The reuse of single-use devices (SUDs) has been a controversial topic for some time. The process is distinct from reusing devices that were intended to be reused by the manufacturer, and following the manufacturer’s instructions while doing so—or at least being guided by them. The original device manufacturers of SUDs are opposed to reuse for several reasons. Lost sales is an obvious one, but so is fact that such devices are not designed for reuse and therefore no reuse instructions are provided. Manufacturers also believe that reprocessors are not held to the same standard that they would be if they proposed reuse. They fear being blamed for a post-reuse issue, believing there is inadequate distinction between a new device and reprocessed one.
On the other side are those who claim that many SUDs can be reprocessed safely and reused, thereby saving money—although one wonders if that price difference is properly reflected in patient charges. Some reprocessing is handled by hospitals. There is also a reprocessing industry. Reprocessors may take possession of used devices and resell them, or they may position themselves to reprocess your devices and return them to you. In either case, the U.S. Food and Drug Administration, after a period of avoiding the issue, established a regulatory framework for SUD reprocessors, be they hospitals or outside entities.
Against this backdrop, I came across an interesting warning letter issued this summer to one reprocessor. Such letters are a matter of public record, posted on the FDA website. In the letter, the FDA lists 11 alleged violations cited during an inspection, and to which the firm initially responded. The letter says that the firm’s responses to two of the 11 points were adequate. The agency concluded the company’s answers to the remaining nine points were inadequate, thus leading to the warning letter.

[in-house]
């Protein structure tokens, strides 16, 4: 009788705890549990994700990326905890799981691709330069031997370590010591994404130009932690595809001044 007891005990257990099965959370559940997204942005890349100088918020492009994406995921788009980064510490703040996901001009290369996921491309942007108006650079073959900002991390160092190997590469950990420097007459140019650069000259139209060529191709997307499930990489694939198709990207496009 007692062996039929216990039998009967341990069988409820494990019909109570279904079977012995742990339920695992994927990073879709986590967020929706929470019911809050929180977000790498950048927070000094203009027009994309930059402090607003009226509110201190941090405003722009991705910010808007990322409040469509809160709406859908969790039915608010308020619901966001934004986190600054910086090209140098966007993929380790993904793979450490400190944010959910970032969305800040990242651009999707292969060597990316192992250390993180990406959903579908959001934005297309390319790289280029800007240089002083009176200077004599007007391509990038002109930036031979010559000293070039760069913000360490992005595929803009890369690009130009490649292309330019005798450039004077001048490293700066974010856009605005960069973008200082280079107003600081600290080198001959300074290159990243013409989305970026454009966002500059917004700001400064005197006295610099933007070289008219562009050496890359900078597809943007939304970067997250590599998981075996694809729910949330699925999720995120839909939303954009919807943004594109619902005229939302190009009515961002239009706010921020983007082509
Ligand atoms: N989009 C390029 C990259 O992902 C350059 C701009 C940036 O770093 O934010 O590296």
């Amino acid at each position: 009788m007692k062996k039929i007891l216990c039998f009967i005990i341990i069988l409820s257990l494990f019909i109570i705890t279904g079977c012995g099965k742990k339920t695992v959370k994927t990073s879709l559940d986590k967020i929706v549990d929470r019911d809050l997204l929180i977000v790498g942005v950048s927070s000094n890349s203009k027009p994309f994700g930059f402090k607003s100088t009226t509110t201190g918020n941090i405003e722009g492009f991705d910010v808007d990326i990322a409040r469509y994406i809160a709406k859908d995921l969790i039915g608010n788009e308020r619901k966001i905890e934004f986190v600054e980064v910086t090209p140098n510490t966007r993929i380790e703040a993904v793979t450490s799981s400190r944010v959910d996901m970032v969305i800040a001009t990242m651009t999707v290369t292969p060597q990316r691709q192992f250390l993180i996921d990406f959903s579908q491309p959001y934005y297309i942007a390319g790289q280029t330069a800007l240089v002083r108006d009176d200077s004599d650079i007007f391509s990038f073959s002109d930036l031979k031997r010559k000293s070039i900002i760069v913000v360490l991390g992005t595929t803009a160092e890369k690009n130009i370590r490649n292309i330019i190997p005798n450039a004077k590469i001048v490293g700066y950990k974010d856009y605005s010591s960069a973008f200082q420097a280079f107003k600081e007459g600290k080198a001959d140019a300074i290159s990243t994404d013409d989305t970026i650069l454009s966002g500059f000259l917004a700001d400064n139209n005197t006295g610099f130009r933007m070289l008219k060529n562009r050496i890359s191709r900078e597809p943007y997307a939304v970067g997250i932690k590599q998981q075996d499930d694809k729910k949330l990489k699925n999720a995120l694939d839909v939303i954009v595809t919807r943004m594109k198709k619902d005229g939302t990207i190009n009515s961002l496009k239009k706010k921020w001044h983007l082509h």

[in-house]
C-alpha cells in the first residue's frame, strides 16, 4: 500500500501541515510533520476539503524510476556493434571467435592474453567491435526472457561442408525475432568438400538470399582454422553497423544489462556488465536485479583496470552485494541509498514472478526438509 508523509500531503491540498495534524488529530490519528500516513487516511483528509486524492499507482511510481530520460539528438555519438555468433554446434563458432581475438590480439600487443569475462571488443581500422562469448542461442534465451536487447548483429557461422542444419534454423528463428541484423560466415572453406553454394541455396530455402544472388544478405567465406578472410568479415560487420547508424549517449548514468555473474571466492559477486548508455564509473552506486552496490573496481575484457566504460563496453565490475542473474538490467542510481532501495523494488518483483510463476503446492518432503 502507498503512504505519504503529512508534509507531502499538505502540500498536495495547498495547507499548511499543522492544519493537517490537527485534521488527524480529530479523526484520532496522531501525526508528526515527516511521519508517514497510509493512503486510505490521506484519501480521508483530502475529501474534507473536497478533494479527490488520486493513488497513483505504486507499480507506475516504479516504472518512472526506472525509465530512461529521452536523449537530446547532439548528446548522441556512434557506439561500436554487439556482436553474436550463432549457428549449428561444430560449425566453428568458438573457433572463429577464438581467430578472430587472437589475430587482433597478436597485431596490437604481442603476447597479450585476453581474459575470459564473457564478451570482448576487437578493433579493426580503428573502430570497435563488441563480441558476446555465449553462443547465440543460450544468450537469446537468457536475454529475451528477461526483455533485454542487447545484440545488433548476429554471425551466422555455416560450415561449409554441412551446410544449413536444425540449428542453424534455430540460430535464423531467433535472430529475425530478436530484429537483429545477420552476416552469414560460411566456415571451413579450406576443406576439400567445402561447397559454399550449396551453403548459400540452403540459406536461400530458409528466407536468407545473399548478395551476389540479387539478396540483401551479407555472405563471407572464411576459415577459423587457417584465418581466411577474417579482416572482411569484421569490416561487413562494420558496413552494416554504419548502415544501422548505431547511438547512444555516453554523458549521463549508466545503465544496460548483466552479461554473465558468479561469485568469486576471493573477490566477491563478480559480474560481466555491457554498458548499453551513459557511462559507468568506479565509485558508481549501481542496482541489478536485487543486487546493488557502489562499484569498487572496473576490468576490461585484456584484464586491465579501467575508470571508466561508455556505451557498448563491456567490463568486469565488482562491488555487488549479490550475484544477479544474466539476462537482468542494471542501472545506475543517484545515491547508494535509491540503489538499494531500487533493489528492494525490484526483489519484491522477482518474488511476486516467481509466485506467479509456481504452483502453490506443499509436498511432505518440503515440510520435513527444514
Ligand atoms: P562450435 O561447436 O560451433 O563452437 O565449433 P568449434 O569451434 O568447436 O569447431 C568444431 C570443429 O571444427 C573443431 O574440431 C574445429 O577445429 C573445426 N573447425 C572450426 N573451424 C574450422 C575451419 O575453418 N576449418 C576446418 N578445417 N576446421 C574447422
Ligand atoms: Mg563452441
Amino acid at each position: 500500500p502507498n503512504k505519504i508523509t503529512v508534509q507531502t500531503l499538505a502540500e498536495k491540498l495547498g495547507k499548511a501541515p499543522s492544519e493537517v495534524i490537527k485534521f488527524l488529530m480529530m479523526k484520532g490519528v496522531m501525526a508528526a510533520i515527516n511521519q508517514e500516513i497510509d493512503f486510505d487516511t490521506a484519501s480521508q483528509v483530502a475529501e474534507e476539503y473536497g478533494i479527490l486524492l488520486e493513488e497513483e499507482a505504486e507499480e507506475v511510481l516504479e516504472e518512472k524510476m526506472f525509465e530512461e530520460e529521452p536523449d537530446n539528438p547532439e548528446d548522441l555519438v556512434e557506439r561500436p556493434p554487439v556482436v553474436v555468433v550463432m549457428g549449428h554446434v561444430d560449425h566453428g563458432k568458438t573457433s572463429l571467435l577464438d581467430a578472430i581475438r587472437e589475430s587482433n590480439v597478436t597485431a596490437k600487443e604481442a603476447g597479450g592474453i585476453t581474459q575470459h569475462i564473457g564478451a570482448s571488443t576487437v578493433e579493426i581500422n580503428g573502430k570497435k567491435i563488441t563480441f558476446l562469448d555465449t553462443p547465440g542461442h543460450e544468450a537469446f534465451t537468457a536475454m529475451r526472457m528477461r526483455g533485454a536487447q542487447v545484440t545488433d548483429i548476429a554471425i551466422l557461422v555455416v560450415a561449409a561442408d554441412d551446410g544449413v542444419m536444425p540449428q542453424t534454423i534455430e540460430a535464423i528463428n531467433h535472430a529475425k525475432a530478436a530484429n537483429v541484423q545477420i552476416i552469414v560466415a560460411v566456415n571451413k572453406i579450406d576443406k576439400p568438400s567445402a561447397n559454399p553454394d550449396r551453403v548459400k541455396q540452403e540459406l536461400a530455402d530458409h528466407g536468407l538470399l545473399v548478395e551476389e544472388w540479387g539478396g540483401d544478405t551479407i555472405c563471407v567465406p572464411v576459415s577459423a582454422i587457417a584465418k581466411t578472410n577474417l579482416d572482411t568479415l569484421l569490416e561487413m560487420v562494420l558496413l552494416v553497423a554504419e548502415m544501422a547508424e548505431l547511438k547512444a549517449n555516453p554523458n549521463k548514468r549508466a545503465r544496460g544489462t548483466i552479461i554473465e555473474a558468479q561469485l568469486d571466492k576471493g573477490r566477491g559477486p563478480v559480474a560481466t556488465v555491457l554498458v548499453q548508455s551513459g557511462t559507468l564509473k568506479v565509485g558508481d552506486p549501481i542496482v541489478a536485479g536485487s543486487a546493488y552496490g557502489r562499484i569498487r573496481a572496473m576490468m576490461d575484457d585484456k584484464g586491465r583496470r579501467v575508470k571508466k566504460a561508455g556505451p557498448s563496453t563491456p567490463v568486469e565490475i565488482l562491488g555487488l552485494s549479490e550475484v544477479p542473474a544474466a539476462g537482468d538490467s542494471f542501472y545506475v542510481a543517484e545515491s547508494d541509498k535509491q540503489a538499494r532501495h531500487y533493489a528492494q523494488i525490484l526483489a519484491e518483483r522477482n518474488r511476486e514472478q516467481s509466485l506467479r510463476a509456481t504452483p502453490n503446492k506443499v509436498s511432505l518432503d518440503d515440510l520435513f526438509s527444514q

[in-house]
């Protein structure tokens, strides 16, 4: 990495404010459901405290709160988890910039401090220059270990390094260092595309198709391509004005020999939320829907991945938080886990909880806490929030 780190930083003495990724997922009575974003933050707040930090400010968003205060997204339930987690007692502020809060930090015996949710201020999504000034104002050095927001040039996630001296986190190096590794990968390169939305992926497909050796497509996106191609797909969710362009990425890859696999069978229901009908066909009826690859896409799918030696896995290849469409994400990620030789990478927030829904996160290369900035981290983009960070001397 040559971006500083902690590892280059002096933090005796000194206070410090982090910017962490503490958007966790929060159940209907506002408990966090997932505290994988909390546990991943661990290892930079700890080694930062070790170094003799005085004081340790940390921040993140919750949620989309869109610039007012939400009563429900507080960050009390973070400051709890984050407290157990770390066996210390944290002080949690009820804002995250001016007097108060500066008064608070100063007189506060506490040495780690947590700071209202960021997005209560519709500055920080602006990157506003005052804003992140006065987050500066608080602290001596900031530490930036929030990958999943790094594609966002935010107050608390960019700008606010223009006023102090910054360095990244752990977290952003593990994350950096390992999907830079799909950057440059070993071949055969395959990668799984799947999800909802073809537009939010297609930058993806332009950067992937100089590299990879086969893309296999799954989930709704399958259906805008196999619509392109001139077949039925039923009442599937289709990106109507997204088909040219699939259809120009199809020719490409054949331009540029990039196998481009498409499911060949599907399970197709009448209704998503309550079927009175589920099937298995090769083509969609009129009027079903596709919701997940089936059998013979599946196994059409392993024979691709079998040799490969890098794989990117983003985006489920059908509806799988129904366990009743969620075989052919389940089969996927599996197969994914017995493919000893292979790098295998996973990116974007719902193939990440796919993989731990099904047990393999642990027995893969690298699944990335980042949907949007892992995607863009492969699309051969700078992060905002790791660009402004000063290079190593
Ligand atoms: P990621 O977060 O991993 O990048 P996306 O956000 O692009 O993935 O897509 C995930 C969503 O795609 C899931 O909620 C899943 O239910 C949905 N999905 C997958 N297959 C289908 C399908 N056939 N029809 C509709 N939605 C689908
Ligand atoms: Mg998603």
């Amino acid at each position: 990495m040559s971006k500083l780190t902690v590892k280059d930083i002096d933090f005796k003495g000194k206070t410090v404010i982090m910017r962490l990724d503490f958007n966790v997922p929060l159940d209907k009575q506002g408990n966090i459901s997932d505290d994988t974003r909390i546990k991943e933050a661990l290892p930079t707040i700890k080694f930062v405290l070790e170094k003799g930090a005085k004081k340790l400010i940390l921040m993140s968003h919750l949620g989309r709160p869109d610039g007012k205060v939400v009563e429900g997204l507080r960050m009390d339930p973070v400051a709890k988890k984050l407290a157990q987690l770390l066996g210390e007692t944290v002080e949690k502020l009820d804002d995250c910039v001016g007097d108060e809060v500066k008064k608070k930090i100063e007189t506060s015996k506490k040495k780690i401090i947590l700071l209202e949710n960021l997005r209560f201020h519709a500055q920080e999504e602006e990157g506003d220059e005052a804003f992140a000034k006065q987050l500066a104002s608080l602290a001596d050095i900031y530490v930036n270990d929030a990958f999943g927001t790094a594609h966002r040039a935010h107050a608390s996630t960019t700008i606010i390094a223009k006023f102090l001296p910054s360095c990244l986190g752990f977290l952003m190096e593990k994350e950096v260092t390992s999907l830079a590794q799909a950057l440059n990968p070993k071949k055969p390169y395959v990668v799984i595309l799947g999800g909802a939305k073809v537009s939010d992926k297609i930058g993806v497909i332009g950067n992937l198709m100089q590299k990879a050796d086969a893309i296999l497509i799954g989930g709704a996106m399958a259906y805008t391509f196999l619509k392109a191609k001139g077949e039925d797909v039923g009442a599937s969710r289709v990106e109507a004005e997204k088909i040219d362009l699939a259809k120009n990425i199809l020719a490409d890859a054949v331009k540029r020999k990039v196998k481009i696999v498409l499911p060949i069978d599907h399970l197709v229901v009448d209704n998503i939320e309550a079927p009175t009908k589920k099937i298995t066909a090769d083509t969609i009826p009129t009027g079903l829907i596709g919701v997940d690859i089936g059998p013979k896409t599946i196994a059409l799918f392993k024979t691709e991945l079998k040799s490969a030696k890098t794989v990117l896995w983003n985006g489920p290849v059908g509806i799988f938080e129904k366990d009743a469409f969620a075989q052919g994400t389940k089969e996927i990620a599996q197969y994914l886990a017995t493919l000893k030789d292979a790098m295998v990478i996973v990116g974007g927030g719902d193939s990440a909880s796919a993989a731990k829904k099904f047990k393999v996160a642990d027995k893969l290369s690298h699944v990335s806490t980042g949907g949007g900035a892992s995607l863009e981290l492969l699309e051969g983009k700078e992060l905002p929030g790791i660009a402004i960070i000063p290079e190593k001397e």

The nine alleged violations cited in the letter involved a variety of issues, including cleaning processes, complaint handling, corrective and protective action (CAPA) processes, and internal audit procedures. Separately, there were other two points—not numbered as the others—alleging that the reprocessed devices were not cleared or approved (as required by the SUD regulations), and that they were not properly labeled with respect to adding required reprocessor information.
In reading the letter, I found it interesting that the FDA says the reprocessor adds an O-ring to the manifolds supplied by the original manufacturer. To my eye, this seems to be more than just reprocessing. In addition, the FDA says a degreaser is used that is not labeled for medical applications and a high-level disinfectant is used manually although it is labeled as not appropriate for manual use.
Also of interest is that there does not seem to be a stop work order associated with the warning letter, although this could come later. For now, customers may be getting a product that was reprocessed and labeled under a system that has now been challenged. It seems to me that, at a minimum, a healthcare facility would want to know about the FDA’s correspondence with a vendor. Maybe facilities should have a clause in their contracts with vendors, requiring notification of significant regulatory action?
William Hyman, ScD, is professor emeritus of biomedical engineering at Texas A&M University. He now lives in New York where he is adjunct professor of biomedical engineering at The Cooper Union. Hyman may be contacted at firstname.lastname@example.org